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Food in a row: urban trees offer valuable floral resources to pollinating insects

Somme, Laurent, Moquet, Laura, Quinet, Muriel, Vanderplanck, Maryse, Michez, Denis, Lognay, Georges, Jacquemart, Anne-Laure
Urban ecosystems 2016 v.19 no.3 pp. 1149-1161
Acer pseudoplatanus, Aesculus carnea, Robinia pseudoacacia, Tilia cordata, aesthetics, amino acids, cities, ecosystems, flowers, nectar, ornamental plants, parks, phytosterols, planting, pollen, pollinating insects, polypeptides, sucrose, sugar content, trees, urban areas, urbanization, Western European region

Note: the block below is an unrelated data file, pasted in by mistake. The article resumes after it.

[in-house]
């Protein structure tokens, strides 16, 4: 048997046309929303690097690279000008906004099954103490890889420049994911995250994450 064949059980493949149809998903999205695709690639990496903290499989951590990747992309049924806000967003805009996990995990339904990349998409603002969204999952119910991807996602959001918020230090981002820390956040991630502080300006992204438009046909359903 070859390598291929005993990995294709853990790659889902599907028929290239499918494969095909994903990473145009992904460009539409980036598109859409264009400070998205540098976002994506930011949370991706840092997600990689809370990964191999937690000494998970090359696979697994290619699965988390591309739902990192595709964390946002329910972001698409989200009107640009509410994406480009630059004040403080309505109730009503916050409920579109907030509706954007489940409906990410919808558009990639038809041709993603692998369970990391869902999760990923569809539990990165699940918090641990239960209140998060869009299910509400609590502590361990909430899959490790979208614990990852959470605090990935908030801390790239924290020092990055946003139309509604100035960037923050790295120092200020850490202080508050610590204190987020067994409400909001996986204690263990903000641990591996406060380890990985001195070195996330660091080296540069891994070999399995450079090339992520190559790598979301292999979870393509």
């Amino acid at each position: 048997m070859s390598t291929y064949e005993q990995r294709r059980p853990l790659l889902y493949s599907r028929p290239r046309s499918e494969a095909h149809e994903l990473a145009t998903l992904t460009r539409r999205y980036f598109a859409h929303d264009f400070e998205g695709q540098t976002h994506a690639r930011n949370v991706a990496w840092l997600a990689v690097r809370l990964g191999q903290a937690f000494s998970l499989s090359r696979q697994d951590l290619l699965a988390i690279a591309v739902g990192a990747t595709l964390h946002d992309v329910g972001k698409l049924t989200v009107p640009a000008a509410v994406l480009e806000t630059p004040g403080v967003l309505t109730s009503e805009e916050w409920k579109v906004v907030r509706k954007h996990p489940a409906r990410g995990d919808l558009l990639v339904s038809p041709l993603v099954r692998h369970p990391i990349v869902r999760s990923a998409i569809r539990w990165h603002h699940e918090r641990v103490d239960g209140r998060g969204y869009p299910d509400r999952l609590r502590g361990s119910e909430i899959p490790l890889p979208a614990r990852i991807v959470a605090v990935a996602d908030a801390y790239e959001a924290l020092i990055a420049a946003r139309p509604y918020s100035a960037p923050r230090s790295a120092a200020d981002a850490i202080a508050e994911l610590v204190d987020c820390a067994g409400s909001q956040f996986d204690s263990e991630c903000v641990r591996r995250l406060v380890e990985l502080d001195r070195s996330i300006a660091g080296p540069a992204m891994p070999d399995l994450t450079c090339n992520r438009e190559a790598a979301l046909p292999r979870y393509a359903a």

Urbanization affects the availability and diversity of floral resources (pollen and/or nectar) for wild pollinating insects. For example, urban green areas are characterized by an abundance of ornamental plant species. Increasingly, trees are planted to improve the aesthetics of urban streets and parks. These urban trees might offer important floral resources to pollinating insects. To examine the suitability of urban trees as resources for pollinating insects, we investigated the chemical composition of pollen and nectar as well as the amount of nectar produced by the nine major insect-pollinated tree species planted in cities of Western Europe, namely Acer pseudoplatanus, Aesculus carnea, A. hippocastanum, Robinia pseudoacacia, Tilia cordata, T. x euchlora, T. x europaea, T. platyphyllos and T. tomentosa. The analyses revealed that globally the Tilia trees provide pollen with lower contents of polypeptides, amino acids and phytosterols compared with the other species. Urban tree flowers offer abundant nectar with relatively high sugar contents (0.16–1.28 mg/flower); sucrose was the predominant sugar in all nectars. The investigated tree species could therefore be considered in future city plantings.